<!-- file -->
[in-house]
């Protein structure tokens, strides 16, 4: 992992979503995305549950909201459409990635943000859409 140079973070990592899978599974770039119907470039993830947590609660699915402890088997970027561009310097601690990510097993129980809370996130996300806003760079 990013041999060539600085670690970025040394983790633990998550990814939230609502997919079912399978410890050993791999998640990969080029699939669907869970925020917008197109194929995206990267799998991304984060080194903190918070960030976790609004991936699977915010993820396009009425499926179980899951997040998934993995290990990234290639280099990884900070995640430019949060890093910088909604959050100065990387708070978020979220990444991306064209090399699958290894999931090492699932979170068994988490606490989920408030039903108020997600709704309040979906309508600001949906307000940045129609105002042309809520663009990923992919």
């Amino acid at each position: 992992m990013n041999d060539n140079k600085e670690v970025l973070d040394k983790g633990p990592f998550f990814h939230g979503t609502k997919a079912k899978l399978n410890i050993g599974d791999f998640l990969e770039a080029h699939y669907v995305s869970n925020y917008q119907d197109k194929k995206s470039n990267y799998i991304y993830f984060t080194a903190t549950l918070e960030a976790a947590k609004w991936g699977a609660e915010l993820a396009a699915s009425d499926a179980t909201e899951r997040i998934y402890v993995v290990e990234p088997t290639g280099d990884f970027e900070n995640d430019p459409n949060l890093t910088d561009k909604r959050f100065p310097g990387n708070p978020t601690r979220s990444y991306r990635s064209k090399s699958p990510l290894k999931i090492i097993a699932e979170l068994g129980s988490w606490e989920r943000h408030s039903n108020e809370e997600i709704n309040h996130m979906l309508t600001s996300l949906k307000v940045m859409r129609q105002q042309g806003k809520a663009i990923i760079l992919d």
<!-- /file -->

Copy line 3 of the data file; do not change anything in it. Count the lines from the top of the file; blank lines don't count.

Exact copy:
């Amino acid at each position: 992992m990013n041999d060539n140079k600085e670690v970025l973070d040394k983790g633990p990592f998550f990814h939230g979503t609502k997919a079912k899978l399978n410890i050993g599974d791999f998640l990969e770039a080029h699939y669907v995305s869970n925020y917008q119907d197109k194929k995206s470039n990267y799998i991304y993830f984060t080194a903190t549950l918070e960030a976790a947590k609004w991936g699977a609660e915010l993820a396009a699915s009425d499926a179980t909201e899951r997040i998934y402890v993995v290990e990234p088997t290639g280099d990884f970027e900070n995640d430019p459409n949060l890093t910088d561009k909604r959050f100065p310097g990387n708070p978020t601690r979220s990444y991306r990635s064209k090399s699958p990510l290894k999931i090492i097993a699932e979170l068994g129980s988490w606490e989920r943000h408030s039903n108020e809370e997600i709704n309040h996130m979906l309508t600001s996300l949906k307000v940045m859409r129609q105002q042309g806003k809520a663009i990923i760079l992919d």